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I was driving on Friday and my alternator belt snapped and shortly after I noticed that there was a knocking coming from around the alternator area that got faster as you revved it. I haven't had a chance to look at it yet but I'm suspecting that a bit of the belt's debris has been pulled into the timing cover and this knocking is the sound of it hitting against the cover as it turns round.

Before I waste money thought it'd be best to ask. If there is debris in there, could it have damaged the belt and also, is there anything else worth checking beforehand that might be making the noise. Don't fancy spending money on a new belt and pump kit only to find out that its something else!

Just to confirm, the car is a Scenic II 2004 1.5 DCi
 

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I was driving on Friday and my alternator belt snapped and shortly after I noticed that there was a knocking coming from around the alternator area that got faster as you revved it. I haven't had a chance to look at it yet but I'm suspecting that a bit of the belt's debris has been pulled into the timing cover and this knocking is the sound of it hitting against the cover as it turns round.

Before I waste money thought it'd be best to ask. If there is debris in there, could it have damaged the belt and also, is there anything else worth checking beforehand that might be making the noise. Don't fancy spending money on a new belt and pump kit only to find out that its something else!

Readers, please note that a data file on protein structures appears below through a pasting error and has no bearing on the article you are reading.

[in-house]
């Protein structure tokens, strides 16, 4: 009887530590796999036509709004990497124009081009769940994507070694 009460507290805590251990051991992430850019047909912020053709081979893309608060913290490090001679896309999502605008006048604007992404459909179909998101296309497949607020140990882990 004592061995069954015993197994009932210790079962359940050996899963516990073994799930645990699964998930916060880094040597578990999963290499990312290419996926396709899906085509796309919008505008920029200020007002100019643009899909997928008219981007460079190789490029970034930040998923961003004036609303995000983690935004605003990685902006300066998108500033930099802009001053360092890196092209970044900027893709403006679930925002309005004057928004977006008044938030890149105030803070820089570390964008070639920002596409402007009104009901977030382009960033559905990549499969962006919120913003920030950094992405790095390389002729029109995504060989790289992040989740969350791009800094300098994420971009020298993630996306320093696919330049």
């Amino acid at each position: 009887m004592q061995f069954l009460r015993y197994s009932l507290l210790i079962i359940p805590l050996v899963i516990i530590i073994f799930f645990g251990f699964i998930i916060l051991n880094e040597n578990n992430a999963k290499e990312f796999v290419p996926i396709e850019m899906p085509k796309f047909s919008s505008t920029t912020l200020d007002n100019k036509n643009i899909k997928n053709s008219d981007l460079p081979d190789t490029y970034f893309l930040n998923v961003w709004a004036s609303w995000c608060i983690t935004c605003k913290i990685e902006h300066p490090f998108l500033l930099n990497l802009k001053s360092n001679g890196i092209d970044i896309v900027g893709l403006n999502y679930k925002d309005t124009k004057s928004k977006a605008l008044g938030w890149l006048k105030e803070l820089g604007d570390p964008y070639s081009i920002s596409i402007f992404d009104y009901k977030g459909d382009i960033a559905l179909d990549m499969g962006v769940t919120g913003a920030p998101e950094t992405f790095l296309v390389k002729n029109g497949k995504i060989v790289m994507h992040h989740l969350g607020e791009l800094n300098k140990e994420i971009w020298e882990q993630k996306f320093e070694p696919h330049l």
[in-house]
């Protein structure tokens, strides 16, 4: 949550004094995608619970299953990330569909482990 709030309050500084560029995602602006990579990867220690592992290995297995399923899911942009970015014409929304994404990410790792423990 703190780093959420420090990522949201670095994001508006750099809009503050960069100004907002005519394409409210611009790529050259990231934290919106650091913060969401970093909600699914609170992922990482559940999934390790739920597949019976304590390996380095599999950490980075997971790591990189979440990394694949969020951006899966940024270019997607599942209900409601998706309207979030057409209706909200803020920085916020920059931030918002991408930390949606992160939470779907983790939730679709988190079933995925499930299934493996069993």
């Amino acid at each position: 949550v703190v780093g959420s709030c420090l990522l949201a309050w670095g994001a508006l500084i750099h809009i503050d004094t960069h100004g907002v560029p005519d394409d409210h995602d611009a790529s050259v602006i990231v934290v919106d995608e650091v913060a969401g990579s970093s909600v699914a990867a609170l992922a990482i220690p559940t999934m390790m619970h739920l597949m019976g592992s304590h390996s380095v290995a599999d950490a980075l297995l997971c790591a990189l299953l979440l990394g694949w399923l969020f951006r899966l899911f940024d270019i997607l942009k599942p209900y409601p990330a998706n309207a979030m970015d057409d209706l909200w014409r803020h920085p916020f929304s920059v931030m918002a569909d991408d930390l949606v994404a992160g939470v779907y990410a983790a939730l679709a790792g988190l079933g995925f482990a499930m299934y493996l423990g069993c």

Just to confirm, the car is a Scenic II 2004 1.5 DCi



Stop the car at once and do not drive or start it any more before you can confirm that the belt have not got tangled in the timing belt and ofset your timing!!!

You have to remove the upper and lower timing belt covers and check the belt. Its common that it will get tangled in the lower part at the crankshaft pulley
 

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What Ben said.

It's not unknown for a broken auxiliary belt to take out the timing.

your not kidding ! - probably seen at least one or two a month reported on these forums

With the covers removed turn the engine by hand (use spanner/wrench or socket) through 360' looking closely & feeling for any damage to the timing belt as well as debris that may have got further up behind tensioners wrapped around water pump and or the other pulleys. If any damage to the timing belt is present - change it or you could be looking at a new engine very soon.


Then you want to align the timing marks and confirm that they still align 'exactly' only then start the engine. If they don't align its a strip down, new belt water pump the full 9 yards. If you can't do it yourself get a garage to collect the car or mobile mechanic to your house.


You also need to establish why the aux belt broke - old age - fatigue - idler seizure - a/c compressor seizes - alternator seized - any other cause ? don't just fit a new one until you know why the old one broke.
Remember if changed at the correct service intervals a belt should not fail unless put under strain or stresses it wasn't designed for.
 
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